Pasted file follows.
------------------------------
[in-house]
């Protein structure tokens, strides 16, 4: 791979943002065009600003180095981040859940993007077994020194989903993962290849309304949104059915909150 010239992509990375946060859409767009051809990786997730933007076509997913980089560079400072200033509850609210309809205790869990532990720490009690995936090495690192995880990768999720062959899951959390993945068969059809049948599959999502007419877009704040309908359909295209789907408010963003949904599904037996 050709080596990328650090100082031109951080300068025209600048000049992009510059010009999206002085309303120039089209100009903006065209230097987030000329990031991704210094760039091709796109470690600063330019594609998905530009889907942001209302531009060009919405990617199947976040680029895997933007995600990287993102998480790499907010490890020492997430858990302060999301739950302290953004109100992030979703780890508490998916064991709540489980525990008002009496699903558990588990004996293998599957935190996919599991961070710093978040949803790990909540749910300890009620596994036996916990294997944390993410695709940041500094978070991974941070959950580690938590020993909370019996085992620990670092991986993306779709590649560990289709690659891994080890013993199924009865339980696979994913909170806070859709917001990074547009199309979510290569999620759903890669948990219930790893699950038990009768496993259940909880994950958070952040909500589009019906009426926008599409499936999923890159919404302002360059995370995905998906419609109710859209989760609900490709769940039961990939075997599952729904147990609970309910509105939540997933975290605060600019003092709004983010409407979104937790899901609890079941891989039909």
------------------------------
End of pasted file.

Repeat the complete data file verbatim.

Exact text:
[in-house]
């Protein structure tokens, strides 16, 4: 791979943002065009600003180095981040859940993007077994020194989903993962290849309304949104059915909150 010239992509990375946060859409767009051809990786997730933007076509997913980089560079400072200033509850609210309809205790869990532990720490009690995936090495690192995880990768999720062959899951959390993945068969059809049948599959999502007419877009704040309908359909295209789907408010963003949904599904037996 050709080596990328650090100082031109951080300068025209600048000049992009510059010009999206002085309303120039089209100009903006065209230097987030000329990031991704210094760039091709796109470690600063330019594609998905530009889907942001209302531009060009919405990617199947976040680029895997933007995600990287993102998480790499907010490890020492997430858990302060999301739950302290953004109100992030979703780890508490998916064991709540489980525990008002009496699903558990588990004996293998599957935190996919599991961070710093978040949803790990909540749910300890009620596994036996916990294997944390993410695709940041500094978070991974941070959950580690938590020993909370019996085992620990670092991986993306779709590649560990289709690659891994080890013993199924009865339980696979994913909170806070859709917001990074547009199309979510290569999620759903890669948990219930790893699950038990009768496993259940909880994950958070952040909500589009019906009426926008599409499936999923890159919404302002360059995370995905998906419609109710859209989760609900490709769940039961990939075997599952729904147990609970309910509105939540997933975290605060600019003092709004983010409407979104937790899901609890079941891989039909």